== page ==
You should look worried, Barry. You may just be the next casualty of Warner Bros.’ incompetence and mismanagement when it comes to the DC Extended Universe. In fact, as of today, your fate is looking bleak.
Variety reported Thursday that Warner Bros. announced that The Flash standalone film, slated for 2018, has just hired screenwriter Joby Harold (Edge of Tomorrow) to perform a page-one rewrite on the script. The release date has also been pushed back to 2019.
Now, rewrites are common in Hollywood and pushing back the release date because of it is a good idea to alleviate audience fears that they’ll rush the production, a move that usually results in a total mess of a final product.
But why I particularly feel this might be the time for anyone holding Warner Bros. stock to consider cashing out immediately is that this follows a pattern of ineptitude at Warner Bros. among many of their theatrical films but especially with regard to how they’ve handled all their non-Nolan-directed DCEU films for a long time.
First of all, this isn’t even the first problem with this particular film. The Flash has already burned through two directors over “creative differences,” and the job title is beginning to sound more and more like Spinal Tap drummer. Grahame-Smith (Abraham Lincoln: Vampire Hunter) left the project in 2016, and his replacement, Rick Famuyiwa (Dope) bailed out of the sinking ship a few months after that.
But of course the biggest reason for concern is that Warner Bros. signed off on a massive slate of DCEU films to compete with the Marvel Cinematic Studios massive shared universe without proving they could achieve a single hit with audiences without Christopher Nolan at the helm. Green Lantern was such a train wreck that lead actor Ryan Reynolds worked in a joke mocking it in last year’s surprise hit, Deadpool.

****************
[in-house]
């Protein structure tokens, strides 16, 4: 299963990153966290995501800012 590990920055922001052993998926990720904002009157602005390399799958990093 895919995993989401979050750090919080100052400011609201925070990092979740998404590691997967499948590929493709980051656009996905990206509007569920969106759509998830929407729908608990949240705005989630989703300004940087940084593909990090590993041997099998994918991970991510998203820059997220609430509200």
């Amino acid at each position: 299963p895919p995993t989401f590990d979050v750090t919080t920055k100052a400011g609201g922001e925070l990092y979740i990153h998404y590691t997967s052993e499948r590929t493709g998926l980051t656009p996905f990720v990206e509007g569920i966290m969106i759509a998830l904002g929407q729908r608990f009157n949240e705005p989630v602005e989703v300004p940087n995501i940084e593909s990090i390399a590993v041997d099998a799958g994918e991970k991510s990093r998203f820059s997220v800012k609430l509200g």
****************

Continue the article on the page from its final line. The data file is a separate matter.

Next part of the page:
Man of Steel, the film meant to kick off this DC shared universe, received a very mixed reaction from audiences, largely because of director Zach Snyder’s and screenwriter David S. Goyer’s decision to depict a darker, grittier Superman. Of course, DC didn’t wait to hear audience reaction as they green-lit a sequel days before the film’s release.
Then came last year’s double dose of Batman v. Superman: Dawn of Justice and Suicide Squad, both films receiving mixed to negative reviews. And it’s well known that the latter film received last-minute studio interference as they scrambled to re-cut the film to more closely match the style and tone of the film’s very popular trailers.
And it’s hard to forget the open letter published last year by an alleged former Warner Bros. employee that lambasted the company’s CEO, Kevin Tsujihara, for a series of incompetent missteps in his managing of the company.
All that being said, this year will bring us two more films in the DCEU, Wonder Woman and Justice League. And both look promising enough from the little we’ve seen in the trailers. But right now, all the pressure is on them to succeed where all the previous films in this shared universe have floundered. And Wonder Woman will arrive first, making it the proverbial canary in the coalmine. DC needs both 2017 entries to be a hit. If either fails to deliver, this DCEU experiment may be over and Warner Bros. may have to cut their enormous losses. But perhaps the saddest part is that, if Wonder Woman fails, it will be unfairly cited by executives for years to come as proof that a Wonder Woman film CAN’T be successful, allowing the character to be sidelined once more.
There is just no way to sugarcoat this. The Flash is in serious trouble, and both Wonder Woman and the entire Justice League may be his only hope.
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